In this issue, Johnson et. al. describe a common scenario in daily rheumatology practice: biologic switching. They emphasize the need for a predictable choice of biologic, thereby expediting treatment optimization and ultimately disease remission. The authors propose switching TNF primary non-responders to a biologic with alternate mechanism of action (MOA), as opposed to trying a second TNF inhibitor (TNFi). This contradicts the findings of the GO-AFTER study, in which golimumab was effective in patients who had failed one or more TNF inhibitors. Thus, current T2T guidelines recommend trying a second TNFi after failing one, but not after failing the second agent [9]. The authors cite a 2017 retrospective study of commercial and Medicare Advantage claims data focusing on biologic use. The study found 935 (61.7%) TNFi cyclers and 581 (38.3%) MOA switchers. Mean 1-year healthcare costs were significantly higher in TNFi cyclers. These findings highlight a major barrier rheumatologists face every day, the discordance between rheumatology society RA treatment guidelines and real-life third-party payor algorithms, formularies, and drug tiers. Rheumatologists are drowning in a sea of “prior-authorizations” while patients wait for a “preferred” drug to be approved. It is an ongoing dance between medical judgement and a cumbersome reimbursement system which makes RA management more challenging than it needs to be.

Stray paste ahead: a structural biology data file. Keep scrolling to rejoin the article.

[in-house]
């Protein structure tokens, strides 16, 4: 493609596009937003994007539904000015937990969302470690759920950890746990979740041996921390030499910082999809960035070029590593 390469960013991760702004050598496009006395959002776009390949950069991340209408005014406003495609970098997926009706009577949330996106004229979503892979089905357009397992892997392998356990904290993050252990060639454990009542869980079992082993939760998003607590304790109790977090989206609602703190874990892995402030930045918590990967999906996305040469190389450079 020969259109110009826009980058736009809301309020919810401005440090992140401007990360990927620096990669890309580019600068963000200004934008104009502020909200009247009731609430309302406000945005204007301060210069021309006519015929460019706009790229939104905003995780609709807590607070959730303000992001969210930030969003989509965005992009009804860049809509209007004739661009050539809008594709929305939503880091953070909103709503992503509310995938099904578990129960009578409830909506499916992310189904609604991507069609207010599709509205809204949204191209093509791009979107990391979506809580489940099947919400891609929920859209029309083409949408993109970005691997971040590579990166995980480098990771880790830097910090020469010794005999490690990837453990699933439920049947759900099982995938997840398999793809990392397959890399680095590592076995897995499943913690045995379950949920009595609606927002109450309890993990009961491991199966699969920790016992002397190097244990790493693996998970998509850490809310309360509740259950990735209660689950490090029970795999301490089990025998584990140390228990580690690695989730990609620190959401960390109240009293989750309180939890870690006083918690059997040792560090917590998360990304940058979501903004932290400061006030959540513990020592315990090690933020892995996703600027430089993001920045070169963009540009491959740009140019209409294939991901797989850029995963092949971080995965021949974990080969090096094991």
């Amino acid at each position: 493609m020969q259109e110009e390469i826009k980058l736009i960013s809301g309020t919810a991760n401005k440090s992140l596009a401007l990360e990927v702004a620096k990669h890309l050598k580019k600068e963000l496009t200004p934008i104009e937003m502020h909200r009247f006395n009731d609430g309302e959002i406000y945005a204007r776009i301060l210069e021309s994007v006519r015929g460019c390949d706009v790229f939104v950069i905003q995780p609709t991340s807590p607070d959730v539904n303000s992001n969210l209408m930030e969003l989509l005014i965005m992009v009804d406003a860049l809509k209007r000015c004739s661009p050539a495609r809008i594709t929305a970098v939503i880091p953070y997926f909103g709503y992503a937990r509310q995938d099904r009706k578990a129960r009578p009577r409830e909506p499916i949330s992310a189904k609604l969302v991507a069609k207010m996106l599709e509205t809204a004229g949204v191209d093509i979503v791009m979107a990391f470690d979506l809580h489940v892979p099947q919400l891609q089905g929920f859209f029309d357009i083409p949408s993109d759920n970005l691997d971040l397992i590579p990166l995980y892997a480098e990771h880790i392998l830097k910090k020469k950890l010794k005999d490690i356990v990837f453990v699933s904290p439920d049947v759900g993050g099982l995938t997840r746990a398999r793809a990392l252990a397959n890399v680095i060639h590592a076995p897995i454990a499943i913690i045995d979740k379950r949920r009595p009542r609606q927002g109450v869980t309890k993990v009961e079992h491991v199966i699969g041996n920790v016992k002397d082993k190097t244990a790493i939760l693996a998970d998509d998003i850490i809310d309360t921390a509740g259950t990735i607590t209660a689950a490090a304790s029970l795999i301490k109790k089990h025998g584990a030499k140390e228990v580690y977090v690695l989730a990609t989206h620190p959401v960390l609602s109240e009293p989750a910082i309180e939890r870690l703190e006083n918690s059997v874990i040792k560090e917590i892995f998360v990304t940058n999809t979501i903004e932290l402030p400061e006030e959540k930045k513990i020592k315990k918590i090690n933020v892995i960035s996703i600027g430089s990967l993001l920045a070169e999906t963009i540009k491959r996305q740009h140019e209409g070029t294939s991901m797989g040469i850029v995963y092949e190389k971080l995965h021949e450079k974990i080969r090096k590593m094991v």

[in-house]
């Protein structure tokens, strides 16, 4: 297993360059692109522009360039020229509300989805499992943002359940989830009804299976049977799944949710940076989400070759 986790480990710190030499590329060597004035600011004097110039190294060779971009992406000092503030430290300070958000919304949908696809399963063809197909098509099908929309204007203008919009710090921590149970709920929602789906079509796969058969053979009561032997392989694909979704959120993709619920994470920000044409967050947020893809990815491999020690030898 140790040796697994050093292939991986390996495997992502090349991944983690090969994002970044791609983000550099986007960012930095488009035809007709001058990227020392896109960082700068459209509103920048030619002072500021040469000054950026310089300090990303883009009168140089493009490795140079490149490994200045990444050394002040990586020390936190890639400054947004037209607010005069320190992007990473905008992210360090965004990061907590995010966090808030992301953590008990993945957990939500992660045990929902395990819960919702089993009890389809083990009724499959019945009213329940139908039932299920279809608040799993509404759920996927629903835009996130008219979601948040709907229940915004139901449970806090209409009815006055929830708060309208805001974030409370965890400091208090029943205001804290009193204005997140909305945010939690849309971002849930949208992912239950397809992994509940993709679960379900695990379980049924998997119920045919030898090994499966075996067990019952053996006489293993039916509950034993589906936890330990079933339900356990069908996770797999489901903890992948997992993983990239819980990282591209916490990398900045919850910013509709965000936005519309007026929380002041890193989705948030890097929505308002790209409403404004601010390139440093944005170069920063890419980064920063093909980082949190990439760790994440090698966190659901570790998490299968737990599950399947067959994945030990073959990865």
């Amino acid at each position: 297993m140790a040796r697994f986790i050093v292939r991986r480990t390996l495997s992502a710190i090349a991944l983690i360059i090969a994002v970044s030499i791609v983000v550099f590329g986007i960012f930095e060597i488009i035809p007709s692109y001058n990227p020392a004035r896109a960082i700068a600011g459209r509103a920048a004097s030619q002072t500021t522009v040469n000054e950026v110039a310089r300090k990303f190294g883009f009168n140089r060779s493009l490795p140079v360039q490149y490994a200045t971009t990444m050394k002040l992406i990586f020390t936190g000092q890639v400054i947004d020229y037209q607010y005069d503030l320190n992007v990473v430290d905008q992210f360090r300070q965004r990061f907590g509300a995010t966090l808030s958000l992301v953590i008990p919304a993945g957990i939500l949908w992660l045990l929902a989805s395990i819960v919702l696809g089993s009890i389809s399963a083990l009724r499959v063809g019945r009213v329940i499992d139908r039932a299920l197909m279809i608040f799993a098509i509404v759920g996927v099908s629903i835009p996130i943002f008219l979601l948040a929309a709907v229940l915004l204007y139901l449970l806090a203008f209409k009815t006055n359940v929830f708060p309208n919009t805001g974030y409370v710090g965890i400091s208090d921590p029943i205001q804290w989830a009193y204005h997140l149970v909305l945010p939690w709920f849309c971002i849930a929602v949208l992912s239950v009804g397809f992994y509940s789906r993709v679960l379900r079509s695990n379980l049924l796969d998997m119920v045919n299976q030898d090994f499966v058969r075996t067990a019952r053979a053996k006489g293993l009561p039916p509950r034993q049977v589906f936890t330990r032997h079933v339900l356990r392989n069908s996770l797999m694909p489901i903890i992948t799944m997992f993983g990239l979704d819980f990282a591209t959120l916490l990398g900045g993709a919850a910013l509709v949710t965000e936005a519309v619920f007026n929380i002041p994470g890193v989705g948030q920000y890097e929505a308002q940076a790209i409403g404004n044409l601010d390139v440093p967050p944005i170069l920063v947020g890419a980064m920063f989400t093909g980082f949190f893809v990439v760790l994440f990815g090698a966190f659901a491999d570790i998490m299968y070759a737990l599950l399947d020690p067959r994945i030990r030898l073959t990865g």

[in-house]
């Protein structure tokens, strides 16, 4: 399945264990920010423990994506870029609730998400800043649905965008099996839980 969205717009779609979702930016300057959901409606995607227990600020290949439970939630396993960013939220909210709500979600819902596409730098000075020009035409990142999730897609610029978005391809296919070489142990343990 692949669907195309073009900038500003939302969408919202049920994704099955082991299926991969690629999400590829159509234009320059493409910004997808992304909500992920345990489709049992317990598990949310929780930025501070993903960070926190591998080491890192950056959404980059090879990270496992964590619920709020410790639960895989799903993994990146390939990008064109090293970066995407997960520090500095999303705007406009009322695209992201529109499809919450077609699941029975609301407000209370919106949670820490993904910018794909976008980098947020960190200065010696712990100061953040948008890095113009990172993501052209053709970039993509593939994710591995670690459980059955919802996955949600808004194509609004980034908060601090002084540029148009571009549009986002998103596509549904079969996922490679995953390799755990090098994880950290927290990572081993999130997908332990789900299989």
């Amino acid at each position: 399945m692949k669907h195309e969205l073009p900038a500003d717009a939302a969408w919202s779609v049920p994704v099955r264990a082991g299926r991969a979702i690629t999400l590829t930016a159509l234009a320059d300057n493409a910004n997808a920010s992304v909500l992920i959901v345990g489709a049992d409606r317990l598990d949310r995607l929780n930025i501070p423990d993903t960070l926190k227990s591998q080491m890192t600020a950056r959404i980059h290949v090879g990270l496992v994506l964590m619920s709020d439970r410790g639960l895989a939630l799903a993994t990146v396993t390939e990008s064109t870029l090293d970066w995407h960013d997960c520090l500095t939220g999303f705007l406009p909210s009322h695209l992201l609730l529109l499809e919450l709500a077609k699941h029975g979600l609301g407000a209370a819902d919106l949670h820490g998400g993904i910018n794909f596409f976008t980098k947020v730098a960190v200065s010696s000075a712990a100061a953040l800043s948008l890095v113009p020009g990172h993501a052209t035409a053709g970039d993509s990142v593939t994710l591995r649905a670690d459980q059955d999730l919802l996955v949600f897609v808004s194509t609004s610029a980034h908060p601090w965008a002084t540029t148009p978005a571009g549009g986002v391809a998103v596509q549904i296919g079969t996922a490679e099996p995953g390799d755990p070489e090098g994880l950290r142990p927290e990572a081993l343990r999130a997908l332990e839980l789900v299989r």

Johnson proposes a precision medicine approach in RA, such as that used by oncologists in the treatment of cancer. There is definitely a need for a reliable test that predicts response to a particular treatment. This would completely change the current treatment guidelines, which consist of gradual drug escalation until an acceptable target is reached. Precise treatment selection would fast-track patients to ideally remission. Such biomarker is being developed and will warrant thorough study before it can be adopted into the current T2T guidelines.

Predicting response to treatment in RA has been a long-standing quest. Ongoing combined ACR/EULAR efforts have led to the development of sound evidence-based treatment guidelines, yet defining remission, in particular sustained-remission requires continuous review. The discovery of new treatment targets inevitably creates a need for novel biomarkers as well. Can a single blood test, however, fully define disease activity in all patients with RA? Are we ready to give up joint counts and imaging? The future is uncertain but exciting. Innovation has changed the way we treat RA today compared to 1981 when remission was first defined. Undoubtedly, innovation will also change the way we measure disease activity and better yet, how we select the most effective treatment for individual patients.

Notes

Compliance with ethical standards

Disclosures

None.

References

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Copyright information

© International League of Associations for Rheumatology (ILAR) 2019

Authors and Affiliations

  1. 1.Division of Rheumatology, Department of MedicineUMass Memorial Medical Center and University of Massachusetts Medical SchoolWorcesterUSA